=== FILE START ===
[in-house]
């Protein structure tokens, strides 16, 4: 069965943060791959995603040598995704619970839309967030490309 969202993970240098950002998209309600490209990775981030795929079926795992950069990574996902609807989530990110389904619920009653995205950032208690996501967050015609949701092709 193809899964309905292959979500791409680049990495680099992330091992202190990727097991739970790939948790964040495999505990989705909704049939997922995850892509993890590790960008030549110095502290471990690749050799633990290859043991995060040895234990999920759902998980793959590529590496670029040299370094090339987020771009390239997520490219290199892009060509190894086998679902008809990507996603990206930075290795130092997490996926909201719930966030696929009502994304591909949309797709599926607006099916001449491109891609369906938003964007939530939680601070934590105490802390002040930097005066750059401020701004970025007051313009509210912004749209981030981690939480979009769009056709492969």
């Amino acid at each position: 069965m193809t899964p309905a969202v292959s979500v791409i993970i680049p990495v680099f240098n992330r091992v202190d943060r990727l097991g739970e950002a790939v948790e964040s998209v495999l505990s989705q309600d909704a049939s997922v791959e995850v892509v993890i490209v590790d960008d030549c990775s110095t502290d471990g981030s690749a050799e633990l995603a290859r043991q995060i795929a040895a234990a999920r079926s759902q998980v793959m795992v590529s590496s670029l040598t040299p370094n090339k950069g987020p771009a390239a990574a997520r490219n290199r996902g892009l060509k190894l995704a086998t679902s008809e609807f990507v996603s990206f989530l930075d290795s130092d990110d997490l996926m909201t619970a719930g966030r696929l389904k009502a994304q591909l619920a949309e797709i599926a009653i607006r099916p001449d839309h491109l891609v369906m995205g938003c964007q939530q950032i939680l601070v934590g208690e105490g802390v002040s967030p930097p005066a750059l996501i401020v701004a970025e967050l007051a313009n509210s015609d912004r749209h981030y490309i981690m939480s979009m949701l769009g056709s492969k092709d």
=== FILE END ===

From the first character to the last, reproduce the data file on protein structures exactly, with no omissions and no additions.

[in-house]
């Protein structure tokens, strides 16, 4: 069965943060791959995603040598995704619970839309967030490309 969202993970240098950002998209309600490209990775981030795929079926795992950069990574996902609807989530990110389904619920009653995205950032208690996501967050015609949701092709 193809899964309905292959979500791409680049990495680099992330091992202190990727097991739970790939948790964040495999505990989705909704049939997922995850892509993890590790960008030549110095502290471990690749050799633990290859043991995060040895234990999920759902998980793959590529590496670029040299370094090339987020771009390239997520490219290199892009060509190894086998679902008809990507996603990206930075290795130092997490996926909201719930966030696929009502994304591909949309797709599926607006099916001449491109891609369906938003964007939530939680601070934590105490802390002040930097005066750059401020701004970025007051313009509210912004749209981030981690939480979009769009056709492969």
């Amino acid at each position: 069965m193809t899964p309905a969202v292959s979500v791409i993970i680049p990495v680099f240098n992330r091992v202190d943060r990727l097991g739970e950002a790939v948790e964040s998209v495999l505990s989705q309600d909704a049939s997922v791959e995850v892509v993890i490209v590790d960008d030549c990775s110095t502290d471990g981030s690749a050799e633990l995603a290859r043991q995060i795929a040895a234990a999920r079926s759902q998980v793959m795992v590529s590496s670029l040598t040299p370094n090339k950069g987020p771009a390239a990574a997520r490219n290199r996902g892009l060509k190894l995704a086998t679902s008809e609807f990507v996603s990206f989530l930075d290795s130092d990110d997490l996926m909201t619970a719930g966030r696929l389904k009502a994304q591909l619920a949309e797709i599926a009653i607006r099916p001449d839309h491109l891609v369906m995205g938003c964007q939530q950032i939680l601070v934590g208690e105490g802390v002040s967030p930097p005066a750059l996501i401020v701004a970025e967050l007051a313009n509210s015609d912004r749209h981030y490309i981690m939480s979009m949701l769009g056709s492969k092709d």